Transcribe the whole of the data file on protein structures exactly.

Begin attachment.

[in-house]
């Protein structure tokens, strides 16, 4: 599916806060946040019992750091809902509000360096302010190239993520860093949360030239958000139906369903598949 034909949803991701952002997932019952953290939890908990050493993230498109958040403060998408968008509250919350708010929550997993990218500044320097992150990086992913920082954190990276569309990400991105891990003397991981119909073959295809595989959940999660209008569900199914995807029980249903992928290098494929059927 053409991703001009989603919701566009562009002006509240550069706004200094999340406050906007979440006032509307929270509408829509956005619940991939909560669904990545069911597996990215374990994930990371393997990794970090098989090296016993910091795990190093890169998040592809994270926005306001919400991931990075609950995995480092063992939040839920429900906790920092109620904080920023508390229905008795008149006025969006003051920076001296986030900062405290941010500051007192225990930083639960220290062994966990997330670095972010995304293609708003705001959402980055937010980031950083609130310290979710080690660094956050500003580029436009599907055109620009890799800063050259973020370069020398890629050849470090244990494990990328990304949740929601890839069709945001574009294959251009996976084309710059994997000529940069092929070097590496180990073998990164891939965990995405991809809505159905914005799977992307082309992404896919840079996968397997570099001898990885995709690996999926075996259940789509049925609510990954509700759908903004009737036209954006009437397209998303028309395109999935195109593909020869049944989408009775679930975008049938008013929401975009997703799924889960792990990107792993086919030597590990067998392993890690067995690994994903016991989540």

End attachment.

[in-house]
């Protein structure tokens, strides 16, 4: 599916806060946040019992750091809902509000360096302010190239993520860093949360030239958000139906369903598949 034909949803991701952002997932019952953290939890908990050493993230498109958040403060998408968008509250919350708010929550997993990218500044320097992150990086992913920082954190990276569309990400991105891990003397991981119909073959295809595989959940999660209008569900199914995807029980249903992928290098494929059927 053409991703001009989603919701566009562009002006509240550069706004200094999340406050906007979440006032509307929270509408829509956005619940991939909560669904990545069911597996990215374990994930990371393997990794970090098989090296016993910091795990190093890169998040592809994270926005306001919400991931990075609950995995480092063992939040839920429900906790920092109620904080920023508390229905008795008149006025969006003051920076001296986030900062405290941010500051007192225990930083639960220290062994966990997330670095972010995304293609708003705001959402980055937010980031950083609130310290979710080690660094956050500003580029436009599907055109620009890799800063050259973020370069020398890629050849470090244990494990990328990304949740929601890839069709945001574009294959251009996976084309710059994997000529940069092929070097590496180990073998990164891939965990995405991809809505159905914005799977992307082309992404896919840079996968397997570099001898990885995709690996999926075996259940789509049925609510990954509700759908903004009737036209954006009437397209998303028309395109999935195109593909020869049944989408009775679930975008049938008013929401975009997703799924889960792990990107792993086919030597590990067998392993890690067995690994994903016991989540």